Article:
It’s an odd thing, to grieve something personal, “small”, while the rest of the world processes a hypertrauma. It’s like your brain has to find a way to hold the large grief, and its shadow, to learn when and how much you can look at each of them. It’s even worse when the hypertrauma begins to heal and you’re still left with your smaller mourning. We’ll have to process this, too, as vaccines spread, and the world returns to “normal” over the next year. Those of us who have lost people will still have to hold those losses. We’ll have to mourn in the midst of celebration.

We’re in a rare moment. Obviously, humanity’s devotion to wars, coups, terrorism, hate crimes, plain old vanilla murder, etc. etc. leads to death in terrible numbers, and every person who dies leaves a legacy of grief. Illnesses run rampant over the earth. The ongoing catastrophe of our climate is making life unlivable for more and more people. All of this is just the air we breathe. (I mean, it doesn’t have to be. We could change all of this and turn this Ship of Theseus around if we tried hard enough. But I’ll admit my optimism has been ground down to powder.) This moment, though, with the world held hostage by pandemic, feels quite different. Because of the convergence of political extremism that allowed the pandemic to get worse, which in turn led to a hope-restoring number of people worldwide participating in an uprising, almost every person on Earth has been grappling with grief at the same time. Whether you’ve lost family and friends to illness or to internet rabbitholes, whether you lost your heath to Long Covid, whether your relationships collapsed under the pressure of lockdown, whether you watched a video of a murder and were so horrified you took to the streets to demand justice—almost everyone on Earth is reeling from some level of grief. It might not be the unity we deserve, but it’s the one we got.

And that brings me back to the two moments the show brought us that I found truly unique. Yes, obviously, this is still a Marvel show, produced and distributed by the Mouse-Eared Monolith. This isn’t a Yates novel. This isn’t Chekov, or Marilynne Robinson, or Le Guin. The show still comes down to a big energy ball fight between a pair of witches who can fly.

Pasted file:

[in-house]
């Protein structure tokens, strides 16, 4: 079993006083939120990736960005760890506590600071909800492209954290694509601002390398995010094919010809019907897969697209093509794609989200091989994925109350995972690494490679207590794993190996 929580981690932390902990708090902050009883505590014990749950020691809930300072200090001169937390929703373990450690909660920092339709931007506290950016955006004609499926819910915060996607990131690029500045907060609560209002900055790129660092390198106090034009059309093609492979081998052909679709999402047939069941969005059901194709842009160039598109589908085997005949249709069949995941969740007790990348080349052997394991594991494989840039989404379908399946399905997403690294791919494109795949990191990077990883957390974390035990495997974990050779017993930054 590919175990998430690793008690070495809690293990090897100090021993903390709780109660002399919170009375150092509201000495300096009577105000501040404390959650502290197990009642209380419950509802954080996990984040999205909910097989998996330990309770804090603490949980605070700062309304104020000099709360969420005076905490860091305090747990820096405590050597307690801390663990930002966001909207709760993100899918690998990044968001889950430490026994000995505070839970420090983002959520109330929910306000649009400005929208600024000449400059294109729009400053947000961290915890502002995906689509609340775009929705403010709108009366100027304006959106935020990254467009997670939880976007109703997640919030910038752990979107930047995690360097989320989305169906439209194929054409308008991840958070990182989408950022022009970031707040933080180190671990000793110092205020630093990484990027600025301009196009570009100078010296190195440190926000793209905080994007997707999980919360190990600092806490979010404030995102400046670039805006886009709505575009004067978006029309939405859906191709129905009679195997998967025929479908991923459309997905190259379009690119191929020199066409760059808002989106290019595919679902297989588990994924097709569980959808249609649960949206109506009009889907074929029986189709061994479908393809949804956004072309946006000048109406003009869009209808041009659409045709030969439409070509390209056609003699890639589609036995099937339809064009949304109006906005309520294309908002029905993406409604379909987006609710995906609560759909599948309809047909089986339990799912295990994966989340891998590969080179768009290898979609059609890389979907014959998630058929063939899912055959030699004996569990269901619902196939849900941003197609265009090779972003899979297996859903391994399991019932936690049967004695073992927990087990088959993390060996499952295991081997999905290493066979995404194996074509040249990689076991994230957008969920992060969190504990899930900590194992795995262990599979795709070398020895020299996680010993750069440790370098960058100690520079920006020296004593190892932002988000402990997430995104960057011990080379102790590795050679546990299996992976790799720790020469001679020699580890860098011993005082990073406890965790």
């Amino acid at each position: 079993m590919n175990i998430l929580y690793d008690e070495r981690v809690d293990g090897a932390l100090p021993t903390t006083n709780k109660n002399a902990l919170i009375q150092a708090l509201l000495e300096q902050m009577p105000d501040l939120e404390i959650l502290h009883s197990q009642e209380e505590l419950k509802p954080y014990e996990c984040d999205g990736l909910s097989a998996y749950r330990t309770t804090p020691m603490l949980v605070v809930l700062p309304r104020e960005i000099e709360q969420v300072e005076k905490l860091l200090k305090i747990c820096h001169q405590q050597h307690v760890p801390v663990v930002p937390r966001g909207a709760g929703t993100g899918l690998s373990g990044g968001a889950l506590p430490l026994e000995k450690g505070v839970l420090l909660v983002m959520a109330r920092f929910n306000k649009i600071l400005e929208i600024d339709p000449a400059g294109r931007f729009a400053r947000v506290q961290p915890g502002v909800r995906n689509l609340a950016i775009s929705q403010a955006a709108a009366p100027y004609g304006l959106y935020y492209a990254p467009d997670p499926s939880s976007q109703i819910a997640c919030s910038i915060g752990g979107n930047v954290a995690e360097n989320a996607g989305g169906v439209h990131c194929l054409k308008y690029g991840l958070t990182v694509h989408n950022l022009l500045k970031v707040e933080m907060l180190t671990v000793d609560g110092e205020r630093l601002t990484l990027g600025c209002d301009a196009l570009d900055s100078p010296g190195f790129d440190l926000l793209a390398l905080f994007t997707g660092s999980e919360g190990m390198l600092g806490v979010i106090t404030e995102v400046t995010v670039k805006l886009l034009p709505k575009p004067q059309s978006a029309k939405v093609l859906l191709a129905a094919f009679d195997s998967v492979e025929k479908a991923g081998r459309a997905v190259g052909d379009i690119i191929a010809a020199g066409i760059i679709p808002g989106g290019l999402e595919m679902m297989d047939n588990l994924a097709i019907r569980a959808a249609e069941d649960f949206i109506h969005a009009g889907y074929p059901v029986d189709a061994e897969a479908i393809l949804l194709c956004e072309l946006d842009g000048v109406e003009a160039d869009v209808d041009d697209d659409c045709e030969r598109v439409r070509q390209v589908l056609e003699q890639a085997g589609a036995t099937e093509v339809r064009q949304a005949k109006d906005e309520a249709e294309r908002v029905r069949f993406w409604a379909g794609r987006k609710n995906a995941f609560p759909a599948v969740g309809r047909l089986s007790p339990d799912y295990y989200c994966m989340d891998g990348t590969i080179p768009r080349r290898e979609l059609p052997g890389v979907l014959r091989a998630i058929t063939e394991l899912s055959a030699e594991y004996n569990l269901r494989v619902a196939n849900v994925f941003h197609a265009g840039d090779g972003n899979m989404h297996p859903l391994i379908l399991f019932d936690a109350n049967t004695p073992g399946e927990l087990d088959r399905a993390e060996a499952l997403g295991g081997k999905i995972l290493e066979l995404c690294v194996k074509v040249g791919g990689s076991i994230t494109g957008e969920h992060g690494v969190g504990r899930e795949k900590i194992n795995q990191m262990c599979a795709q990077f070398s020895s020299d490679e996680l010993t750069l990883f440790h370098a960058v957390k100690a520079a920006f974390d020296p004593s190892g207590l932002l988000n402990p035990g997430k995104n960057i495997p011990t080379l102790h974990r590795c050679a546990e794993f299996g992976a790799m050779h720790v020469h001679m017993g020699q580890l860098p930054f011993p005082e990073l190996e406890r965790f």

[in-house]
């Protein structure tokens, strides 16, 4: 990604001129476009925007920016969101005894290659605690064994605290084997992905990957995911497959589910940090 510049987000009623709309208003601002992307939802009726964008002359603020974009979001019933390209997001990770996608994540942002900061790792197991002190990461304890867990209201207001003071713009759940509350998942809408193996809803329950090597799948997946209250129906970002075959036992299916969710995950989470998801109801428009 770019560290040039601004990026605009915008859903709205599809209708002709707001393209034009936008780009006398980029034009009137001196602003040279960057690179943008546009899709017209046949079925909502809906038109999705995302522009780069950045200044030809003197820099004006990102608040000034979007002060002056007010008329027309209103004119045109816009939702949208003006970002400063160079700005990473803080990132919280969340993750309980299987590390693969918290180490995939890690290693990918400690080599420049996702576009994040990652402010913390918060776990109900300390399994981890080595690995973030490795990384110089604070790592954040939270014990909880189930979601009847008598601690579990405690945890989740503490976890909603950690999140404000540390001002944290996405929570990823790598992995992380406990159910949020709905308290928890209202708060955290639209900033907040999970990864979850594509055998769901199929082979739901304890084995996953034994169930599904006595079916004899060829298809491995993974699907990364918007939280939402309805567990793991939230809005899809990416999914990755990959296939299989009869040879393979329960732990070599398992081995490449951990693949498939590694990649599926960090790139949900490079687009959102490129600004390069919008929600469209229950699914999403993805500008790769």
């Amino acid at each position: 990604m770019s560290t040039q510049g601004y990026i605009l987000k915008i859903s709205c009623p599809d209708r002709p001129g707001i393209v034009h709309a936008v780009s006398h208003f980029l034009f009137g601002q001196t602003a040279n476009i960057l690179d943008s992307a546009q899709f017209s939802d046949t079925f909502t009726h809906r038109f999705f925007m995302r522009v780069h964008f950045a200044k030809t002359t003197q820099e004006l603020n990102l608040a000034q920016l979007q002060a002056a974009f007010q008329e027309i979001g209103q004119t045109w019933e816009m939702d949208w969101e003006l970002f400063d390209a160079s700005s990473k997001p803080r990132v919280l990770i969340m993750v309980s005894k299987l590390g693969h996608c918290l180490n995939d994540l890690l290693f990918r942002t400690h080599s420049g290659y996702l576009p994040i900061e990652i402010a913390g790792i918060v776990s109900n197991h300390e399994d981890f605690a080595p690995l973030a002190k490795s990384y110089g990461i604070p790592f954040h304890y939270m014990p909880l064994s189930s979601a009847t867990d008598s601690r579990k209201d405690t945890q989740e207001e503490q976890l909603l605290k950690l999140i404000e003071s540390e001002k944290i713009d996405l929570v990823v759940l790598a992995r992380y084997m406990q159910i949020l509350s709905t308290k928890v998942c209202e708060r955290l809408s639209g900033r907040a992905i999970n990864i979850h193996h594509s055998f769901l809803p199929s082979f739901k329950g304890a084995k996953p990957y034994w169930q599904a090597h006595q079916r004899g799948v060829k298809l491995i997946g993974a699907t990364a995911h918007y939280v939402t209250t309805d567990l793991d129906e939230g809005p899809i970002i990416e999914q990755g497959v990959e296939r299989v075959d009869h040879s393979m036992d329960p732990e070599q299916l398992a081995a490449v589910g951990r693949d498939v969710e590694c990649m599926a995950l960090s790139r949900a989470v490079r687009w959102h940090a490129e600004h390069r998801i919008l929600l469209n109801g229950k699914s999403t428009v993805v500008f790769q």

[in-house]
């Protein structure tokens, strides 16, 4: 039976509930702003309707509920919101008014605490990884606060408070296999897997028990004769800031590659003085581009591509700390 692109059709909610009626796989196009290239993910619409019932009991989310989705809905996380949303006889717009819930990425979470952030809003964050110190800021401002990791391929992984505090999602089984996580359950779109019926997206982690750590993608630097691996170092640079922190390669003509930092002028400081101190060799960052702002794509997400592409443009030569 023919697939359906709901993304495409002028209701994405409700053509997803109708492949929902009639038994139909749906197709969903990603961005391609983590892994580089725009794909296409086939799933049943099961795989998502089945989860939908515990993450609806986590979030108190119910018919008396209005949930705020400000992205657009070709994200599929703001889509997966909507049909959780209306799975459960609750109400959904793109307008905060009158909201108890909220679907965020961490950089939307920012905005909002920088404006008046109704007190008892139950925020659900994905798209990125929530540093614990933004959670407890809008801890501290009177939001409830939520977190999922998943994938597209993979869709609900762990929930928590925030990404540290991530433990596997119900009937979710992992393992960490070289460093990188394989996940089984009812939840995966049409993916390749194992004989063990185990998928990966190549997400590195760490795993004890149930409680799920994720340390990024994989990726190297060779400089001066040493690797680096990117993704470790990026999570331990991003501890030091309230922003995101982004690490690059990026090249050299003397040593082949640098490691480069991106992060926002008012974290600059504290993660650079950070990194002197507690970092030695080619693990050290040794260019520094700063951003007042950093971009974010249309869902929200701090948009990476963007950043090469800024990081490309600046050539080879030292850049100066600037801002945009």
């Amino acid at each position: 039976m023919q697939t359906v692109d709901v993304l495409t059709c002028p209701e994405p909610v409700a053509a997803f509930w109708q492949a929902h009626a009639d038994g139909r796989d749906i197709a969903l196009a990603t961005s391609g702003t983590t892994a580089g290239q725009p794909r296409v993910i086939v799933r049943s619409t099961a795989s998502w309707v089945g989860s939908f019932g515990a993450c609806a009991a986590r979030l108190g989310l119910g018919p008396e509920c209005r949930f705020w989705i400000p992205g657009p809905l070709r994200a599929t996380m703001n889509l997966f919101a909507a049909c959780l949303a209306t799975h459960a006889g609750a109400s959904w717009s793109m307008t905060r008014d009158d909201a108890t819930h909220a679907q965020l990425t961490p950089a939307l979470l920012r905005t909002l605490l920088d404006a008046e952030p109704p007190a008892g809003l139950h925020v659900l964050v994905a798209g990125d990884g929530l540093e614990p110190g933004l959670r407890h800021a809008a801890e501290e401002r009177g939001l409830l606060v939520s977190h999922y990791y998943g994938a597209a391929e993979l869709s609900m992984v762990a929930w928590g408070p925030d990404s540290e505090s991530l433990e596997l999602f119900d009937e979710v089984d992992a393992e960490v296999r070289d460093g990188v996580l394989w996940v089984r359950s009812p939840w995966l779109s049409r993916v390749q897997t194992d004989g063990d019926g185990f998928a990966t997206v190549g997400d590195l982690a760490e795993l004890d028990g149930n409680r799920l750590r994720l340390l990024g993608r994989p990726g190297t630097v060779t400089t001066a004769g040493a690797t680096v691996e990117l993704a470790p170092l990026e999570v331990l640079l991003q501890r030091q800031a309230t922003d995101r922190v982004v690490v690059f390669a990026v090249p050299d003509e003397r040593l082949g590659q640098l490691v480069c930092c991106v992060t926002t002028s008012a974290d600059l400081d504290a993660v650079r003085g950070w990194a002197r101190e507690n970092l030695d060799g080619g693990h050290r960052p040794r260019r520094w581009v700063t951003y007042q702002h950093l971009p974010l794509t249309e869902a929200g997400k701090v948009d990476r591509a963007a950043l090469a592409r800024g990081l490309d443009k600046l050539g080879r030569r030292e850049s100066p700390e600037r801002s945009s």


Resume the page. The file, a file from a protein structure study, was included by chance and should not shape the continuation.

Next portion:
But when Vision says to Wanda, “I’ve never experienced loss because I’ve never had a loved one to lose. What is grief, if not love persevering?” the writers are opening a door to a different kind of story. All the layers there—the grieving person being intruded upon, having to make room for someone who doesn’t or can’t understand, the way grief can only really be analyzed by someone completely outside of it, the way that analysis probably isn’t welcome in that moment, but creates a bridge to a different relationship with the two of them—it’s all really nicely done. And like everything now, the fact that the scene stood out immediately became fodder for memes and Twitter battles over whether the scene was actually good, or that last line was a ludicrous stab at profundity in the middle of a superhero show. Personally? I’m #TeamGriefLine. I think it’s a pretty good line, and exactly the kind of thing that would startle Wanda out of her haze of sadness. Plus, it’s believable coming from the mouth of a synthezoid (now that’s how you write a ludicrous sentence), and I think it was a bold move for the show to just, stop, and acknowledge the reality of a mourning person sitting numb in sweatpants in front of a TV.

And then, in the finale, Vision gives us the other mold-breaking moment. He short circuits the usual Big Boss Battle with a Star Trek-ian logic problem, which isn’t the mold-breaking bit, it’s that he doesn’t explain for the audience. Vision the Red and Vision the White start discussing the Ship of Theseus problem, and expect the viewers to keep up. And what this does, without explicitly saying it, is give us another window on grief. Because, yes, it may be love persisting, but it also rewrites the person who lives through it. Vision the White is a Ship whose boards and sails have now been built, torn apart, and replaced I think six times, now? But what is Wanda, if not also a Ship, who has been destroyed by the deaths of her parents, her brother, her partner (three times so far) and her children—and had to rebuild herself in a new way each time?

Screenshot: Marvel Studios

And yes I know THE DISCOURSE has centered on Wanda’s guilt, blame, lack of real justice. But I’m going to quietly suggest that somehow we’ve gotten exactly the right show for our time.

How shattering will our grief have to be to shout our love for everyone we’ve lost this year? How can we carry 2,590,000 people into the future with us?

None of us are what we were a year ago. How can any of us know, anymore, where the wood ends and the rot begins? How can we wear our chipped paint and torn sails?

Personally, Leah Schnelbach never shipped Theseus with anyone, and just wanted #JusticeforMinotaur—none of that shit was his fault! Come persist with them on Twitter?